"You did the right thing, girls," Mom said, giddy with victory. "Your chickens will have a good home."

Several weeks passed. As the littlest kid in the neighborhood, I seemed always to be left behind. Bored, I stuffed a dressed up and hostile Yellow Kitty into my doll buggy and wheeled the ugly, grumpy baby up and down the street.

"Go visit the Chicken Lady. See how the chicks are doing," Mom suggested, as eager to get rid of me as the cat was.

I insisted Carol come along to break the ice, as she was four years older and had once been invited into the Chicken Lady's house to watch Liberace on television.

The Chicken Lady's face brightened when she saw us at her kitchen door. I jabbed Carol in the back, and she blurted out, "We came to see our chickens."

The Chicken Lady's husband appeared. "Hi, girls," he said with a grin. Wonderful cooking aromas surrounded the couple.

"Well, can we see them?" The Chicken Lady wrung her apron into a knot. She nudged her husband. "They come to see their chickens," she said.

He frowned. "You mean them beautiful roosters you gave us?" Roosters? What did town kids know about boy or girl chickens?

"Oh honey," moaned the Chicken Lady. "We et 'em!"

Struck dumb, we took off at a trot across the alley. Visions of our floured Easter chicks frying in a big skillet full of lard hit me about mid-schoolyard, and I started blubbering. We screamed for our cat to come along, lest he be devoured by the Chicken Lady, too. Soon, we were babbling the whole story to our mother. "Wait," she said. "Tell this to Daddy."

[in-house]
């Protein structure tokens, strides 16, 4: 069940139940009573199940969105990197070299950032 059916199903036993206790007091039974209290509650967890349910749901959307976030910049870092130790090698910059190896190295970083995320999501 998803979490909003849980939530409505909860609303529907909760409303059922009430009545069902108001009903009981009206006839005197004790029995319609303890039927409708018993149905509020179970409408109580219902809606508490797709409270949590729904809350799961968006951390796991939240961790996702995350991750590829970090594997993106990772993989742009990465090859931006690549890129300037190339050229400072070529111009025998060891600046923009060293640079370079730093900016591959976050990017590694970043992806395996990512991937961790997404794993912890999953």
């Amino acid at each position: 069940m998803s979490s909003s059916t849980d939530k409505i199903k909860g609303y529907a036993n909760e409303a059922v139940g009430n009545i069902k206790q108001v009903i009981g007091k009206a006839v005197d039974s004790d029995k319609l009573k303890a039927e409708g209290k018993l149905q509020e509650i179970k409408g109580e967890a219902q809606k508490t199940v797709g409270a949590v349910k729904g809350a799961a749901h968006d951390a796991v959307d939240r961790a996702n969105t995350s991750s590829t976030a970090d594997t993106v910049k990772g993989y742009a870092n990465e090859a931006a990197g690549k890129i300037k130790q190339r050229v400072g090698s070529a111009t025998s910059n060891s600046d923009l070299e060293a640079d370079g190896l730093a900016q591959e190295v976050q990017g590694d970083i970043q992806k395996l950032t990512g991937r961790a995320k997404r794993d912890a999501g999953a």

Just home from the office, still dressed in his suit and tie, our father listened intently. Dad was a kind man, but not one to show his emotions; I was more shocked by his reaction than by the Chicken Lady's murderous confession.

He pulled out his handkerchief and turned away. His broad back quivered. In a minute, he seemed composed and cleared his throat, "Now, what did the Chicken Lady say again?" Carol and I wailed the awful words. Up went the handkerchief.

Finally, struggling to keep his voice steady, he sat down at the dining room table and tried to explain the food chain to two little girls who had never, ever eaten an animal they had known intimately.

As time passed, the Chicken Lady loomed slightly less malevolent. After all, if, as Daddy explained, Grandma had raised and killed chickens to help feed her family, and my uncles raised sheep and cattle to support their families, maybe the Chicken Lady wasn't so terrible.

My rosy image of country life - smiling farmers tossing hay to cuddly farm animals - was forever altered. Many nights Carol and I would ponder over the mystery of it all as we drifted off to sleep in the front bedroom, where every morning we were awakened by the crows of one of the Chicken Lady's reprieved roosters. We accepted life's harsh realities and vowed never again to become fond of any animal that might end up on a platter in the middle of the dining room table.

But we could never speak of it in front of our dad. He'd laugh until he cried.